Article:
New Delhi: With an eye on boosting the post-pandemic recovery of the Indian economy, the Narendra Modi government is likely to continue with its infra push in the 2022-23 budget, especially for the highways sector.
The sector is likely to see an at least 30 per cent jump in capital expenditure in the upcoming Union Budget 2022-23 — to approximately Rs 1.8 lakh crore from Rs 1.18 lakh crore in the ongoing 2021-22 fiscal, ThePrint has learnt.
Finance Minister Nirmala Sitharaman will present the Union Budget on 1 February.
“Unlike other sectors, there is a lot of momentum in the highways sector, with work on a number of big ticket projects including the Delhi-Mumbai and Bengaluru-Chennai expressways already underway. Also, any development of highways will directly result in growth across sectors like cement and steel. The demand for labour also increases,” said a senior official in the Ministry of Road Transport and Highways who didn’t wish to be named.
“Of the total allocation for the sector, the National Highways Authority of India (NHAI) is likely to get Rs 40,000 crore more than last year,” a senior NHAI official told ThePrint on condition of anonymity.
NHAI is the Centre’s main highway building authority.
According to the NHAI official, while the government is likely to increase the authority’s capex, its “borrowings from external sources will be curtailed”. In the ongoing fiscal, NHAI was allowed to borrow Rs 65,000 crore from the market, the official added.
In recent years, NHAI has been forced to increasingly rely on market borrowings as budget allocations have failed to keep pace amid a massive highway expansion drive. This has resulted in its ballooning debt in recent years.
Union Road Transport Minister Nitin Gadkari informed the Rajya Sabha in a written reply in August 2021 that NHAI’s total borrowings jumped from Rs 74,742 crore outstanding as of March 2017 to Rs 3,06,704 crore in March 2021.
The authority’s debt servicing cost is projected to rise to over Rs 61,000 crore in 2022-23.
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Jump fuelled by new greenfield expressways, Bharatmala
The capex rise for the highway sector has been necessitated by a slew of big-ticket projects, including Bharatmala and the greenfield Delhi-Mumbai and Bengaluru-Chennai expressways that are already underway and require a steady flow of funds.
Under the first phase of the Bharatmala project, which has already been approved, NHAI’s target is to develop 27,500 km of highways.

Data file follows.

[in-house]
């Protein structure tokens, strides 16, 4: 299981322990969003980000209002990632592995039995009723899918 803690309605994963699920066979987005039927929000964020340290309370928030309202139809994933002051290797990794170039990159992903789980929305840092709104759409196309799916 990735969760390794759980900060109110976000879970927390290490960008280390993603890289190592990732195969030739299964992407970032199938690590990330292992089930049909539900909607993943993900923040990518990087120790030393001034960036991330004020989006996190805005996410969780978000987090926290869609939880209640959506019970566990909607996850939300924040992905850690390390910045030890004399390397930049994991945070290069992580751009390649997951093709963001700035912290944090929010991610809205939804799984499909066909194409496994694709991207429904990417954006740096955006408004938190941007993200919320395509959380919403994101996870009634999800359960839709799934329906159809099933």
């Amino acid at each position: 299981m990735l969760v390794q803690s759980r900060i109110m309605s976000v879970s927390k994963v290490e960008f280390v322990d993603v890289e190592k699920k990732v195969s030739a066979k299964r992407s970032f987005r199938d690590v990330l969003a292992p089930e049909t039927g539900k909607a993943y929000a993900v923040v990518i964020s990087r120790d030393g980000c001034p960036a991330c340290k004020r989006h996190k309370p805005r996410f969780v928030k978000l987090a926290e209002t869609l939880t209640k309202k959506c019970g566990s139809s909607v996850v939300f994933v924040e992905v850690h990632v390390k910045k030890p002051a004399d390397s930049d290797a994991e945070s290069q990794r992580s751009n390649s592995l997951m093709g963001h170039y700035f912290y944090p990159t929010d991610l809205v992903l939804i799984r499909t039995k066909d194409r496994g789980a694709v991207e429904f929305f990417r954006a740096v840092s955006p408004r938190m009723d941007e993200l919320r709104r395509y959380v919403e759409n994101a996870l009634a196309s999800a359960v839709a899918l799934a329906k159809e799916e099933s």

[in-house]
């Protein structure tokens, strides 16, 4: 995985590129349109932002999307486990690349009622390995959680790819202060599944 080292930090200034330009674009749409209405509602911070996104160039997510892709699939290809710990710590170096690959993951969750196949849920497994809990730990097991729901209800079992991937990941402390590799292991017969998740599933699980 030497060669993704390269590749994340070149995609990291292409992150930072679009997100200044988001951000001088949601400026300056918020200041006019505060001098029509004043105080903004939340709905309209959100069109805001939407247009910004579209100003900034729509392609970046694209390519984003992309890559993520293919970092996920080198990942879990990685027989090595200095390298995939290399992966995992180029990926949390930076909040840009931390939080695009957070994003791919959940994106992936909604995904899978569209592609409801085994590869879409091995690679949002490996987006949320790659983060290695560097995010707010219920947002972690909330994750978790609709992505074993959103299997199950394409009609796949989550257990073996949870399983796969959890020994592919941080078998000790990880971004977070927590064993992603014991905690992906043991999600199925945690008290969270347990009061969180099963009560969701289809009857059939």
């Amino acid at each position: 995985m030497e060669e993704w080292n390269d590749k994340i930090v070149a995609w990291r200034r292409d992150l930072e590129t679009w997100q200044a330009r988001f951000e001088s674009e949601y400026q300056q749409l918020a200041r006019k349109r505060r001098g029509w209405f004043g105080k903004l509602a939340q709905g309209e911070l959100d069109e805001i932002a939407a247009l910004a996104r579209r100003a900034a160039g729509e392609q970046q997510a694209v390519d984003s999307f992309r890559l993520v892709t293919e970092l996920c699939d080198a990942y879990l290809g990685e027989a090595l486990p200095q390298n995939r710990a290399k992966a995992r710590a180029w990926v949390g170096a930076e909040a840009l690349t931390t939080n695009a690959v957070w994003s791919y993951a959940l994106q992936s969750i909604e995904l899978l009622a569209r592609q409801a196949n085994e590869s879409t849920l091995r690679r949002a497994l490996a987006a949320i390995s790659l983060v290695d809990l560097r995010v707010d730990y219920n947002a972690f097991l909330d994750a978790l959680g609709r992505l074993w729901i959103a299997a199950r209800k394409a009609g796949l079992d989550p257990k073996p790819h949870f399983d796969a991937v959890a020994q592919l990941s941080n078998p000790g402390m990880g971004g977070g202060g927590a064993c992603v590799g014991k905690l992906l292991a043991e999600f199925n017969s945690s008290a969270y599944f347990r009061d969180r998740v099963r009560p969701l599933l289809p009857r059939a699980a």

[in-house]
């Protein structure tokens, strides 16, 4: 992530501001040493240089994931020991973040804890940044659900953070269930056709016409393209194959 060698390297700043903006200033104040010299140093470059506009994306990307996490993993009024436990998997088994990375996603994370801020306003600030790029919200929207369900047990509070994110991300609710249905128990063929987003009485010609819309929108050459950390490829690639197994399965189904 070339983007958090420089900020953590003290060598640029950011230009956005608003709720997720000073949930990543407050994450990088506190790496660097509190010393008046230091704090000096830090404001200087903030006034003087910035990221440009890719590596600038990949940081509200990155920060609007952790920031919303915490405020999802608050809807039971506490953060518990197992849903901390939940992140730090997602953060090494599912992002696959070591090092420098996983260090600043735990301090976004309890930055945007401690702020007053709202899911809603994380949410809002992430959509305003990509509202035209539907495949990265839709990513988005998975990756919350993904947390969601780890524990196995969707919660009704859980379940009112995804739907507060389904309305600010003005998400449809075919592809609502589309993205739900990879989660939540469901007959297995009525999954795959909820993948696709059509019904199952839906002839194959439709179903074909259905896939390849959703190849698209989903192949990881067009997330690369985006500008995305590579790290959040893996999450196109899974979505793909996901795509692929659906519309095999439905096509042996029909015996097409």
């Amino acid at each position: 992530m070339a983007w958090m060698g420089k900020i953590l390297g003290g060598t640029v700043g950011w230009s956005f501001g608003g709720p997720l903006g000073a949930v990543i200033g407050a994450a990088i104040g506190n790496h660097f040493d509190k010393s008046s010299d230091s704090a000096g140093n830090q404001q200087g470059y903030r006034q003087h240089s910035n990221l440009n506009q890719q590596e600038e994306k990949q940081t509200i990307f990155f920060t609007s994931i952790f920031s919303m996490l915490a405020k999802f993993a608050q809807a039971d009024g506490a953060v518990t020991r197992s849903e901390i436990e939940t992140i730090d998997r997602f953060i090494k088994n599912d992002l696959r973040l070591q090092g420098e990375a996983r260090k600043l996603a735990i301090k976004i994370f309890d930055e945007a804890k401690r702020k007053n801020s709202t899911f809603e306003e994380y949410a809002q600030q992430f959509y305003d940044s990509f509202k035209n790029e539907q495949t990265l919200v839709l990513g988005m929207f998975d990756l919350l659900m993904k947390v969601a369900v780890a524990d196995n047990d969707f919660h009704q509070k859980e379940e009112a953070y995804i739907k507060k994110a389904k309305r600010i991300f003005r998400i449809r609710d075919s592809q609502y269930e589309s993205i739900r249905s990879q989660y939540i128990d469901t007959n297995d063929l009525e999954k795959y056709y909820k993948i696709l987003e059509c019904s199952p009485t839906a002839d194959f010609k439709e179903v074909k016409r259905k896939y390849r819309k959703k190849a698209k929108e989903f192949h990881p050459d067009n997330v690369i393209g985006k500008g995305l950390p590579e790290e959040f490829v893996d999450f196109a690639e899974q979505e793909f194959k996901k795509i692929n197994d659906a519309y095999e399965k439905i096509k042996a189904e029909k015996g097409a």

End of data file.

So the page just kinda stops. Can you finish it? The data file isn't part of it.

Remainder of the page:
Work on the 1,380-km Delhi-Mumbai expressway is targeted for completion by March 2023. It is being built at an estimated cost of Rs 98,000 crore. Once ready, it will reduce the travel time between Delhi and Mumbai from the current 24 hours to 12 hours.
Highway ministry’s asset monetisation plan on track
To shore up finances to boost the infrastructure sector, the government had launched the National Monetisation Pipeline scheme in August 2021 to monetise assets worth Rs 6 lakh crore between 2021-22 and 2024-25.
The highways ministry was one of the first to monetise its completed public funded road projects.
According to the asset pipeline drawn up by Niti Aayog, the total indicative monetisation value of road assets listed is estimated at Rs 1.6 lakh crore. Spanning 26,700 km, they constitute around 22 per cent of the total National Highways, estimated to be about 1,21,155 km, excluding the network operated by the private sector under build operate transfer (toll)-based public private partnership concessions.
Senior road ministry officials told ThePrint that the ministry’s asset monetisation plan is on track. It is monetising completed stretches of public funded road assets in different tranches through two modes — toll operate transfer (TOT) and infrastructure investment fund (InvIT).
“The bids for the sixth and seventh tranche of TOT road assets will be opened today (28 January),” the NHAI official quoted above said.
So far, NHAI has received Rs 17,000 crore by way of monetising its road assets through TOT.
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